Peter Schaar, Federal Commissioner for Data Protection and Freedom of Information
Before the Act entered into force, the commissioner’s title was "Federal Commissioner for Data Protection". According to the Federal Data Protection Act (BDSG), the commissioner is the independent authority for overseeing data protection by federal public agencies and by companies providing telecommunications and postal services. The commissioner reports on his/her activities every two years. To fill the office of Federal Commissioner, the Federal Government proposes a candidate who must then be elected by the Bundestag. During his/her term of office, the commissioner is paid a salary equivalent to that of a federal civil servant at pay grade B 9. The commissioner stands in an official relationship with public law functions but does not have civil servant status. The term of office is five years, with the possibility of reelection to a second term.
The commissioner has the right to refuse to give evidence concerning persons or matters affecting him/her in his/her capacity as Federal Commissioner (Section 23 (4) BDSG); the commissioner may also decide whether his/her staff may refuse to give evidence.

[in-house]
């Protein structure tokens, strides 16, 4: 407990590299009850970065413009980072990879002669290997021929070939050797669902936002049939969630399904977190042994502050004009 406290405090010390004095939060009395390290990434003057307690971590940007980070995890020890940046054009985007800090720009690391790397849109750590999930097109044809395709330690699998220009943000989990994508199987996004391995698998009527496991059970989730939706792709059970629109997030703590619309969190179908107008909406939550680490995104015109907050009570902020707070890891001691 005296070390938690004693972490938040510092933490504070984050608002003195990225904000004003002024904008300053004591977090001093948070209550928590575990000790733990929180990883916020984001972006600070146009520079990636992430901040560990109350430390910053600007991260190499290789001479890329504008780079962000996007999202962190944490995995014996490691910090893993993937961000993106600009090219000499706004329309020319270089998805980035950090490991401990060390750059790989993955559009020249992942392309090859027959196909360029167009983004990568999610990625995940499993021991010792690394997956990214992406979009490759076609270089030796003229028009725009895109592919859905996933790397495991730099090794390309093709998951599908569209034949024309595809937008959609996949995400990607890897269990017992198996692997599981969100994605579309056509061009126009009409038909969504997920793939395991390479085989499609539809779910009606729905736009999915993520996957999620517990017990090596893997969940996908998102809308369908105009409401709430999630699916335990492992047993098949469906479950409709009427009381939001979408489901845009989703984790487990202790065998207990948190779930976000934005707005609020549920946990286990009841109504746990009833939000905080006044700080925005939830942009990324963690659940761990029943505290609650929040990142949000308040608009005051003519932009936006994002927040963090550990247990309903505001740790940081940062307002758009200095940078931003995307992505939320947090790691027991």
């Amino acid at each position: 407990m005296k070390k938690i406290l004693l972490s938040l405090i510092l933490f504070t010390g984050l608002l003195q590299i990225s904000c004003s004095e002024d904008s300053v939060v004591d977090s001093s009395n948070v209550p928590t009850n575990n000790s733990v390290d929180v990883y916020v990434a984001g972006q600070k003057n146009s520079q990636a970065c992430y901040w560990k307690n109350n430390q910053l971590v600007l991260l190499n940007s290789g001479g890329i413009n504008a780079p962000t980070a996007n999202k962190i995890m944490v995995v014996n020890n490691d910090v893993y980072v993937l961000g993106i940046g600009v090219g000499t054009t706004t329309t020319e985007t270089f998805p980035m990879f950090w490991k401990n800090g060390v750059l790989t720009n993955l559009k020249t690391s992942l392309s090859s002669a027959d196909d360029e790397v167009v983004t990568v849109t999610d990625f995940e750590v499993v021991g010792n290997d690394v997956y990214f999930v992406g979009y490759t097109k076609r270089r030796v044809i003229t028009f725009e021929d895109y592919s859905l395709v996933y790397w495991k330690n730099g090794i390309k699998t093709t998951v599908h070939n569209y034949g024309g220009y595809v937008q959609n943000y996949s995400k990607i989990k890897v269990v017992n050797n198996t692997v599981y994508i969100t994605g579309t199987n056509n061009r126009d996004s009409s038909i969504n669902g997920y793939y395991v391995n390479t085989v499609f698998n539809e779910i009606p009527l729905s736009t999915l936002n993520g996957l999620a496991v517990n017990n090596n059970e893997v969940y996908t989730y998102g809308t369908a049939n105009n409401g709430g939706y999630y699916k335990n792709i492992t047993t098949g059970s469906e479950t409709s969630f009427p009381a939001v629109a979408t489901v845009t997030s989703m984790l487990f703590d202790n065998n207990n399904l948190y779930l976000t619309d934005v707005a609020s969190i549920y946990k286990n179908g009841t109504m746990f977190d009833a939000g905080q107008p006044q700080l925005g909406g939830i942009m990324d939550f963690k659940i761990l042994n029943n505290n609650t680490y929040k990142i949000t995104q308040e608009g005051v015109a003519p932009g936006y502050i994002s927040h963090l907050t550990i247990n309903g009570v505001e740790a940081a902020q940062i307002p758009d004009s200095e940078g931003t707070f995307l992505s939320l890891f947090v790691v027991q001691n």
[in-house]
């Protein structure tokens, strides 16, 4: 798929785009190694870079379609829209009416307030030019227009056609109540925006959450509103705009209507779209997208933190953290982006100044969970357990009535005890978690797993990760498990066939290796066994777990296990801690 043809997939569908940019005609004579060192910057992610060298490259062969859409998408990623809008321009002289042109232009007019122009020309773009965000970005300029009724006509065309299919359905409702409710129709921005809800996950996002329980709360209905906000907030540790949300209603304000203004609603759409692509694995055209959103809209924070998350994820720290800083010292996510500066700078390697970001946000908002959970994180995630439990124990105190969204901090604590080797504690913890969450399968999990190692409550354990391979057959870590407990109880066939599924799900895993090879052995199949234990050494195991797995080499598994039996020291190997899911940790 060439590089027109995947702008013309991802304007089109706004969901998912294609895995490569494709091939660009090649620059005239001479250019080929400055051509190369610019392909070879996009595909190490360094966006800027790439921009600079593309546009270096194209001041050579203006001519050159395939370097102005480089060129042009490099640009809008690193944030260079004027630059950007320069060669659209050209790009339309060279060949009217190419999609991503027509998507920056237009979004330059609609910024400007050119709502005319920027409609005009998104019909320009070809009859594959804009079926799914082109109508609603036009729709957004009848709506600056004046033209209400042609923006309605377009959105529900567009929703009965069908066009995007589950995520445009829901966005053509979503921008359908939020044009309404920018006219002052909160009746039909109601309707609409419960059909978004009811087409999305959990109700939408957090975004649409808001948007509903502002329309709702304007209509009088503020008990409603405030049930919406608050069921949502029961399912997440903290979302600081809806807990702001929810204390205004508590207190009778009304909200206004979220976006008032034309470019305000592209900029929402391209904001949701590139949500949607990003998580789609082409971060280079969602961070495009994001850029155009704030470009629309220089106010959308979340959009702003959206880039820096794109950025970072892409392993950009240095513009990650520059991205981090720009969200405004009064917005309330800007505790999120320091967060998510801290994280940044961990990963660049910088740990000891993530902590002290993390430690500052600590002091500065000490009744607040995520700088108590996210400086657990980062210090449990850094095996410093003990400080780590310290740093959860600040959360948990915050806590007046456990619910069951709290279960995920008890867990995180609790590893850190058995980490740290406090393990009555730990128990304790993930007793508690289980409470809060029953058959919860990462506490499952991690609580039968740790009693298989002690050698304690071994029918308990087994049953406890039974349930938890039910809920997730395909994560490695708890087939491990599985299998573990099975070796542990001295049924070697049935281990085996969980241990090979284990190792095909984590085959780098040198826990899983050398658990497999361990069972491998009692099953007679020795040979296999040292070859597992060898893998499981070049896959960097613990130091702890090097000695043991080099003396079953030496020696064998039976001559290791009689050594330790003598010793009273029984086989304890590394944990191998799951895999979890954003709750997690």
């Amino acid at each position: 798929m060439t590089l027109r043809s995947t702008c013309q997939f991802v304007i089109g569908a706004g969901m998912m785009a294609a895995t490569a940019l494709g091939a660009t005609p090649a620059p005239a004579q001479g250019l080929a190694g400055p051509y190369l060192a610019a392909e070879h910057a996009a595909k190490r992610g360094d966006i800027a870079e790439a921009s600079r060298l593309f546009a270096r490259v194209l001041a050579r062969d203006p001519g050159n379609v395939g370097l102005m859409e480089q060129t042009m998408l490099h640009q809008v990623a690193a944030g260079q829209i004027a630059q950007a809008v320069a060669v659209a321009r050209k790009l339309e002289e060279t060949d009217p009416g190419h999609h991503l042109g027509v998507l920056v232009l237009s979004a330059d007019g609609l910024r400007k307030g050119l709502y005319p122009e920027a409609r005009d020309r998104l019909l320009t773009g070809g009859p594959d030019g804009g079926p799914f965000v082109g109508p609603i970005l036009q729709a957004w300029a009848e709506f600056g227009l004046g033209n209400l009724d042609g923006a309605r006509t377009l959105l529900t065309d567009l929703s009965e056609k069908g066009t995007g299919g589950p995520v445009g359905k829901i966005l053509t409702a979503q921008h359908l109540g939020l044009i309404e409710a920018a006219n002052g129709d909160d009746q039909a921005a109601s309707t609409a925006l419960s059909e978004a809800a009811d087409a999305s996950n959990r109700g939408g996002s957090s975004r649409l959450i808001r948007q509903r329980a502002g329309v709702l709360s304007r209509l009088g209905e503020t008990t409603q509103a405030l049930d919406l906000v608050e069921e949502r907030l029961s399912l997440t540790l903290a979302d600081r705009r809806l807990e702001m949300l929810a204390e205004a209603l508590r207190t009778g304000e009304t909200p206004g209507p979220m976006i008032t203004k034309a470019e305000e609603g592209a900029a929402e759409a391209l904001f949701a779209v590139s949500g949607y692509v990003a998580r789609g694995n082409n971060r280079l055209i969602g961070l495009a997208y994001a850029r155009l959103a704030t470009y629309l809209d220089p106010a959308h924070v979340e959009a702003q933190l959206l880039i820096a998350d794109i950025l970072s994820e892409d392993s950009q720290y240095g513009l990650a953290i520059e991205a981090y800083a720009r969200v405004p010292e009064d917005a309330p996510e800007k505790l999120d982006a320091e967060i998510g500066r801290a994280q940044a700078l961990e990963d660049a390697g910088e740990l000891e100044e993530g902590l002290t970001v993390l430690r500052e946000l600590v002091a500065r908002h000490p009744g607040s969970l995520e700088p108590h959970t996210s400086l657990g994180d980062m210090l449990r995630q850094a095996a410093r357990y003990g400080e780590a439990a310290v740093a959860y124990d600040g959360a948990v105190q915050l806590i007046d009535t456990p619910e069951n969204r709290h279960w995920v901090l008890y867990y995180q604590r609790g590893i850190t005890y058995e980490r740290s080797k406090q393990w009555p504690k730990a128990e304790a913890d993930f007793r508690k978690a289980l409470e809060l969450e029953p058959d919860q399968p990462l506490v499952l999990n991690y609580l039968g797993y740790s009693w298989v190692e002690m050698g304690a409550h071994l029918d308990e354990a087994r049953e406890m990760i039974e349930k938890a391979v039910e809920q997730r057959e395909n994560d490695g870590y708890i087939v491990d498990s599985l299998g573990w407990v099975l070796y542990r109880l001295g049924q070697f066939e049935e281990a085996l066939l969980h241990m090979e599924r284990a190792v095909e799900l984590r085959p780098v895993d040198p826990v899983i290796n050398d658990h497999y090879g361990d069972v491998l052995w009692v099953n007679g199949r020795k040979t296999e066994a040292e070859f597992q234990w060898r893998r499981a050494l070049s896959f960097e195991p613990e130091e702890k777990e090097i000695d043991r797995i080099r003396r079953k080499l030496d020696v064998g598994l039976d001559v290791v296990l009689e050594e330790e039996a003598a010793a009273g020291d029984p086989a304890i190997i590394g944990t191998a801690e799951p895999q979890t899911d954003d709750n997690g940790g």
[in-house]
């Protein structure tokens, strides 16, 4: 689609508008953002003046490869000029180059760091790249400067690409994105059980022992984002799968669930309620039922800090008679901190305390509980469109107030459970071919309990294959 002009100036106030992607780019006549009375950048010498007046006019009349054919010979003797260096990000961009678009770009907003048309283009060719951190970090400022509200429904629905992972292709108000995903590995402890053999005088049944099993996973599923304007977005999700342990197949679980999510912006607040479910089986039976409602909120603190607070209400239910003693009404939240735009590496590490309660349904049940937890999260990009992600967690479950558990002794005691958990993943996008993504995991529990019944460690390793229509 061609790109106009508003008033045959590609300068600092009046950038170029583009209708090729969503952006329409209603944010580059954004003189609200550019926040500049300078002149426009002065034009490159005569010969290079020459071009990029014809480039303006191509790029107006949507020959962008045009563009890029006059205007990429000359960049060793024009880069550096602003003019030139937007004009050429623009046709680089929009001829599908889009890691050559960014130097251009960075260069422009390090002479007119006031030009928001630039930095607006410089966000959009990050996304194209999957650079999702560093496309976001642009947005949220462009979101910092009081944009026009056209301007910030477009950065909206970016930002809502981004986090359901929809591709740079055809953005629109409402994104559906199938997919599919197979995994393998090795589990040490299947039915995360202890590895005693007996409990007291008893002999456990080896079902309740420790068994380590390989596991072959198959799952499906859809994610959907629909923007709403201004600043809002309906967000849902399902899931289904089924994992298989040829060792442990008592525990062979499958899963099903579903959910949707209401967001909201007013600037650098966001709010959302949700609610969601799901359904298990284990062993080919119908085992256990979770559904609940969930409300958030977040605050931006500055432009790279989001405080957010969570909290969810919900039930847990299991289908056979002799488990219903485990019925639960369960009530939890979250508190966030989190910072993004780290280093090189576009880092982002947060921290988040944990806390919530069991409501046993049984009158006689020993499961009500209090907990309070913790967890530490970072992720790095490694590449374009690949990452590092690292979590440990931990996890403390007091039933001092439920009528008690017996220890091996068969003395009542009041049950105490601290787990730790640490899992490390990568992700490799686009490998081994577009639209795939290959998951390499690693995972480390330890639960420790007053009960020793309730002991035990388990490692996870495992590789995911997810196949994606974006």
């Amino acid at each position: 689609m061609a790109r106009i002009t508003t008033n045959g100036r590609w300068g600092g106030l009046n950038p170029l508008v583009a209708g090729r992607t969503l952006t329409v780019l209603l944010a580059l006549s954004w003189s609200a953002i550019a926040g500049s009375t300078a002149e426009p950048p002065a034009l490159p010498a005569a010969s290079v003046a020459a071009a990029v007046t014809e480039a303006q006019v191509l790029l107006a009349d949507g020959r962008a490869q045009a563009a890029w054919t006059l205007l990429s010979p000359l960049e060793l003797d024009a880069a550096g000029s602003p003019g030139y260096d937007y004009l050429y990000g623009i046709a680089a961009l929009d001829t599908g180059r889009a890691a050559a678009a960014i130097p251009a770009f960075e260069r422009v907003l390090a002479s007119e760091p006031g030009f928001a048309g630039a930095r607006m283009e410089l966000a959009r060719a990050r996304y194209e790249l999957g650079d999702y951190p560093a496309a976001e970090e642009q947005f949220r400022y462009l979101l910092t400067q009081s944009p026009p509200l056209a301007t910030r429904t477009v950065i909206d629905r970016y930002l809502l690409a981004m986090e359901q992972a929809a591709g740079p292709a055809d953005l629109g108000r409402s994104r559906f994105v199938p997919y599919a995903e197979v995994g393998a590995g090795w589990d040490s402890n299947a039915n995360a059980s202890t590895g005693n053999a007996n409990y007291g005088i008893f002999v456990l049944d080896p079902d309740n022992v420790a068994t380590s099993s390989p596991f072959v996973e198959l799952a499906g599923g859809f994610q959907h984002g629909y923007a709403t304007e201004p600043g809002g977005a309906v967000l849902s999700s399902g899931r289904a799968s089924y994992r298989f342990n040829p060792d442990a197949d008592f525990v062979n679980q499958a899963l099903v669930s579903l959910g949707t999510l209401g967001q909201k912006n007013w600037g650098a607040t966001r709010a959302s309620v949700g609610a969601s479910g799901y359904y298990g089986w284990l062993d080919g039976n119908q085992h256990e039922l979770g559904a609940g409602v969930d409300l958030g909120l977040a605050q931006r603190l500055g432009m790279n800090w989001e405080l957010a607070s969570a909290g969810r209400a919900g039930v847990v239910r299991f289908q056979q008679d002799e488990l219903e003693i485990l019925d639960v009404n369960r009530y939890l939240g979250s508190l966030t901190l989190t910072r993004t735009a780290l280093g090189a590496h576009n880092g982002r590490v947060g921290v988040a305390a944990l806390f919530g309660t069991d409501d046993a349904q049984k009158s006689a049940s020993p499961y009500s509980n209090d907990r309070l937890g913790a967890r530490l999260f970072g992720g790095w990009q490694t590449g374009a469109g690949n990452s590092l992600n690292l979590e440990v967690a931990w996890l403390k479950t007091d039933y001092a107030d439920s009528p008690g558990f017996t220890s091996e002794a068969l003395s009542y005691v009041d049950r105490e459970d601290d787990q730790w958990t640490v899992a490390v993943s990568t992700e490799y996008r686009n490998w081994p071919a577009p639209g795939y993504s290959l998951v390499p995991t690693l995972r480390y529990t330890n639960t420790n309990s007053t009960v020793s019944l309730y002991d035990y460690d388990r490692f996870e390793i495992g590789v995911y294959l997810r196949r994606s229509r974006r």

The office of the commissioner is at the Federal Ministry of the Interior and has a special administrative status. The commissioner’s office is funded through a separate budget; by law, the commissioner is guaranteed the necessary staff and material resources. All hiring of staff is subject to the commissioner’s approval.
The commissioner performs his/her duties independently and is subject only to the law, not to any expert supervision (Section 22 (4) BDSG).The commissioner is subject to the legal supervision of the Federal Government and administrative supervision of the Federal Ministry of the Interior.
Peter Schaar has held the office of Federal Government Commissioner for Data Protection and Freedom of Information since 17 December 2003; Roland Bachmeier is deputy commissioner and senior officer.